FAQ and Sample Documents From My Business

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I am getting a lot of questions lately regarding business practices, documents, and resources for people doing what I’m doing. In this post, I will attempt to hit the high points and answer the most frequently asked questions about freelancing, running a tiny business, working from home, etc. At the end you will find a list of sample documents you can steal from for your own purposes. Enjoy!

Disclaimer: We do websites, graphics, and media. The information here is not appropriate for every industry, nor is it necessarily the only way to do things, but it’s how my company does things at the time I write this. I am constantly refining the way we do things and improving systems, so this info could change. That said, I’m not responsible for any legal crap or angry clients. Carry on.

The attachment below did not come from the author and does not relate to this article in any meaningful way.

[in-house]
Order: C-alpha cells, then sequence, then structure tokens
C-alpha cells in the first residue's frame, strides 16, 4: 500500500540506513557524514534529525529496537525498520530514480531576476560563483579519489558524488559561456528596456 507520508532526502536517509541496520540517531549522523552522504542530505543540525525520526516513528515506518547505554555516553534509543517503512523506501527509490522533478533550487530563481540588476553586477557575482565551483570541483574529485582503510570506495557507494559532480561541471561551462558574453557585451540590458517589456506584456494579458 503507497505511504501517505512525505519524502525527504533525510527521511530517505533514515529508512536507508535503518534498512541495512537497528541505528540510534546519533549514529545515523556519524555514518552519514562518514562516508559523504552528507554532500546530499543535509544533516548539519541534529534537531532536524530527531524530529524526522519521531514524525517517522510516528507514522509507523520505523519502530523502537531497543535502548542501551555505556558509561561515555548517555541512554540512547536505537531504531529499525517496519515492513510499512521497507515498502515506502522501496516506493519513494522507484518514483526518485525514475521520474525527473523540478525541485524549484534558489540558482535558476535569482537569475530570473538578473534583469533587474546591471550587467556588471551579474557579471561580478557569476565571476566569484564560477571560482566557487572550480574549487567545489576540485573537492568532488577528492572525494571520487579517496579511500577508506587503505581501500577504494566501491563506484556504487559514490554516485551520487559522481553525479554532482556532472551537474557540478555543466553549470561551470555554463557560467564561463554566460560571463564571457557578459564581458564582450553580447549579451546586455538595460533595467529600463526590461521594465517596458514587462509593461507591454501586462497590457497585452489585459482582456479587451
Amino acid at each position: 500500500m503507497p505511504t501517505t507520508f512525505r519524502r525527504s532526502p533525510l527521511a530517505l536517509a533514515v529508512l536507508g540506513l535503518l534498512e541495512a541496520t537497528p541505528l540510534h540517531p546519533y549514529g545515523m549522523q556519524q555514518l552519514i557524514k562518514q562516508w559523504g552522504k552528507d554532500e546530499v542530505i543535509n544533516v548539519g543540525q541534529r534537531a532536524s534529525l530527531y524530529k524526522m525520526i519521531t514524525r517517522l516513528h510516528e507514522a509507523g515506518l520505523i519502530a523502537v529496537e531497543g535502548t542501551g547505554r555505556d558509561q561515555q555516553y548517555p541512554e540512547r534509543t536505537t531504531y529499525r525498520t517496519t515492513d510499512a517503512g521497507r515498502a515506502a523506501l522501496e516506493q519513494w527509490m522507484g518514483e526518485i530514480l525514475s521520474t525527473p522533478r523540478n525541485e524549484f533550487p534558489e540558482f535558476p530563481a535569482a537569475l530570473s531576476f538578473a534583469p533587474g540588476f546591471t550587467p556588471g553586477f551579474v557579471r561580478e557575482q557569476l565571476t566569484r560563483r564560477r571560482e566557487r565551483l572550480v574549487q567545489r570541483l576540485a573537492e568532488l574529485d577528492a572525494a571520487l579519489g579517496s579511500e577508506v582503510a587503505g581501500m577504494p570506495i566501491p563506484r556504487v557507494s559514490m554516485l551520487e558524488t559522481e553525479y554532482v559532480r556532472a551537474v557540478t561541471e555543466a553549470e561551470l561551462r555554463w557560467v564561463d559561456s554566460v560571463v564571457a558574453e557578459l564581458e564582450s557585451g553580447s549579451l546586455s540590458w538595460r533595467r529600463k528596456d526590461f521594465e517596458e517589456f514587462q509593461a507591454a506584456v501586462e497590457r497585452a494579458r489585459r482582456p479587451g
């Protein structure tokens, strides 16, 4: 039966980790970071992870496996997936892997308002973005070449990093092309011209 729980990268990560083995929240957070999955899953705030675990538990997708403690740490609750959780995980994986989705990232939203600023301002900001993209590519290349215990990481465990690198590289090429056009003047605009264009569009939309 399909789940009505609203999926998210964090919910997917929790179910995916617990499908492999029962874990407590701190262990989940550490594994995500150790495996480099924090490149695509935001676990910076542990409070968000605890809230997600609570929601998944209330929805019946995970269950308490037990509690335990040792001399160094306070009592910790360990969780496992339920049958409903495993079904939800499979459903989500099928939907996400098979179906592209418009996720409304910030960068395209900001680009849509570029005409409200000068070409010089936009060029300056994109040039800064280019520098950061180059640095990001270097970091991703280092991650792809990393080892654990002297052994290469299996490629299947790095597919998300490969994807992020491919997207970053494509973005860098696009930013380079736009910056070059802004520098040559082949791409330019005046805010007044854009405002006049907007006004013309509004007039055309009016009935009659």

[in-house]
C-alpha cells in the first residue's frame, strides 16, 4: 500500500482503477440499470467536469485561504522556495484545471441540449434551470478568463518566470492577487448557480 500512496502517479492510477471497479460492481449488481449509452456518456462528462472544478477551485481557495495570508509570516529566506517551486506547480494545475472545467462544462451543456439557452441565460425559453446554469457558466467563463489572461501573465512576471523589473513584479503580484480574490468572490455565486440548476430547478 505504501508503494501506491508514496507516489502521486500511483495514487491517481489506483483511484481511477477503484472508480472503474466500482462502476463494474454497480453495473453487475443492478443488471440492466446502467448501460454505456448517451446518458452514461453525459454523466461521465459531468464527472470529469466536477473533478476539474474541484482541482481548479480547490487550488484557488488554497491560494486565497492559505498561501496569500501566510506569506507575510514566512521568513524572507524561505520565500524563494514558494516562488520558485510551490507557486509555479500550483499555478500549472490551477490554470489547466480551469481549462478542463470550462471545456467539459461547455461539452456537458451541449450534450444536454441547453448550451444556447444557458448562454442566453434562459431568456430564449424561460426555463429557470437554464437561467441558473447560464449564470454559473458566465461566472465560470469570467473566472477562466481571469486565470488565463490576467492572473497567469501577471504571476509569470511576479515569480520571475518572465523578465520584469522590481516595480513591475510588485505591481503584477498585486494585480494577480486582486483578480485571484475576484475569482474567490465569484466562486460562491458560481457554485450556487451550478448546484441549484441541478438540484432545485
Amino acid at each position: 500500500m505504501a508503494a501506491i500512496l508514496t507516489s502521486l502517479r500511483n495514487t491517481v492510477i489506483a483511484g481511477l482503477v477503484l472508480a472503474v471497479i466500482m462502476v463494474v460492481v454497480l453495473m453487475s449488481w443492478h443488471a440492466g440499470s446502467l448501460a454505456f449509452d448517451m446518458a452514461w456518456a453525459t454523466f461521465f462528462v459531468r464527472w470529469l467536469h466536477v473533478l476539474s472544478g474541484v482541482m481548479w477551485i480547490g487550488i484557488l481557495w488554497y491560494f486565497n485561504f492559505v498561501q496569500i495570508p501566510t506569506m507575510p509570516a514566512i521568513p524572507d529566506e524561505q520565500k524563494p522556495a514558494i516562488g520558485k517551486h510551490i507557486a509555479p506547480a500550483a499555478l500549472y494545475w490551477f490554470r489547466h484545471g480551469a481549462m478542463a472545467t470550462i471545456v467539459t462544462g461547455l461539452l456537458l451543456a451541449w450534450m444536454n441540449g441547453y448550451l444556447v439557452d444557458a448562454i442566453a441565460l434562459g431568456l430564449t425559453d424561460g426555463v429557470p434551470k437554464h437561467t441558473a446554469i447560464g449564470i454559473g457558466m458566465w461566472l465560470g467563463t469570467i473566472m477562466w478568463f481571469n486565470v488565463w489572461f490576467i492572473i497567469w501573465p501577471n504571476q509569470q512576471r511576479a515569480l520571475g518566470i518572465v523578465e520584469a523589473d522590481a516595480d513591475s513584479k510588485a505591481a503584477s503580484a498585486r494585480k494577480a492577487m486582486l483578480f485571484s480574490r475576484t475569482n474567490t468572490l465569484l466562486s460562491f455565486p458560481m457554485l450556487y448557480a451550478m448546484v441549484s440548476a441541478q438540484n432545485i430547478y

How do I determine pricing? Trial and error. Know what you need to make to survive. Know what potential clients are willing to pay. Make up something you are happy with. Don’t be afraid to quote a price. I hear this sort of thing a lot: “I worry I will quote too high/low and lose a client”. You will, at some point, and life will go on. When I designed my first logo, I had no idea what to charge. It was just me, freelancing, with limited (I.E. no real) experience. I charged less than $100. I did a mediocre job, because I didn’t know how to do a great job yet. Client was happy. I charge more now, I don’t do all the work myself, and I have a process. I wouldn’t charge less than $400 for a basic brand mark, but I didn’t start out that way, and neither should you.